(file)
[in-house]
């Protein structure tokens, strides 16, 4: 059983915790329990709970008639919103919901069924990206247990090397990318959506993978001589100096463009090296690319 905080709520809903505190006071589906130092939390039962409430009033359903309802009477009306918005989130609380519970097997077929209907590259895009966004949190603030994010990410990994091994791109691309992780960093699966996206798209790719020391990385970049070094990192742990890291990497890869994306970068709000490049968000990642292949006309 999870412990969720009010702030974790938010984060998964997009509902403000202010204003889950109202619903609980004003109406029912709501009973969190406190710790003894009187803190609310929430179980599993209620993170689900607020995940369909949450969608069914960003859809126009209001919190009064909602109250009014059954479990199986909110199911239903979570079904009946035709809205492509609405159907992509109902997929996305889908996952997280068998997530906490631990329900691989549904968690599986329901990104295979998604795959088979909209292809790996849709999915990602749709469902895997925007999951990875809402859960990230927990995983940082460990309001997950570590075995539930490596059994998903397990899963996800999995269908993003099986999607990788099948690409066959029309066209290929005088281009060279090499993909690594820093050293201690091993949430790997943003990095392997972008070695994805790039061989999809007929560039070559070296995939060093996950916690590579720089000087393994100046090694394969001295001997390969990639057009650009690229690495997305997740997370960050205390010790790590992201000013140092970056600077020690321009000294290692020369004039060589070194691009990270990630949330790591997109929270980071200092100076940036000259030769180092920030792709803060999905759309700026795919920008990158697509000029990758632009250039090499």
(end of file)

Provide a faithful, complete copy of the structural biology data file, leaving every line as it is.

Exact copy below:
[in-house]
């Protein structure tokens, strides 16, 4: 059983915790329990709970008639919103919901069924990206247990090397990318959506993978001589100096463009090296690319 905080709520809903505190006071589906130092939390039962409430009033359903309802009477009306918005989130609380519970097997077929209907590259895009966004949190603030994010990410990994091994791109691309992780960093699966996206798209790719020391990385970049070094990192742990890291990497890869994306970068709000490049968000990642292949006309 999870412990969720009010702030974790938010984060998964997009509902403000202010204003889950109202619903609980004003109406029912709501009973969190406190710790003894009187803190609310929430179980599993209620993170689900607020995940369909949450969608069914960003859809126009209001919190009064909602109250009014059954479990199986909110199911239903979570079904009946035709809205492509609405159907992509109902997929996305889908996952997280068998997530906490631990329900691989549904968690599986329901990104295979998604795959088979909209292809790996849709999915990602749709469902895997925007999951990875809402859960990230927990995983940082460990309001997950570590075995539930490596059994998903397990899963996800999995269908993003099986999607990788099948690409066959029309066209290929005088281009060279090499993909690594820093050293201690091993949430790997943003990095392997972008070695994805790039061989999809007929560039070559070296995939060093996950916690590579720089000087393994100046090694394969001295001997390969990639057009650009690229690495997305997740997370960050205390010790790590992201000013140092970056600077020690321009000294290692020369004039060589070194691009990270990630949330790591997109929270980071200092100076940036000259030769180092920030792709803060999905759309700026795919920008990158697509000029990758632009250039090499």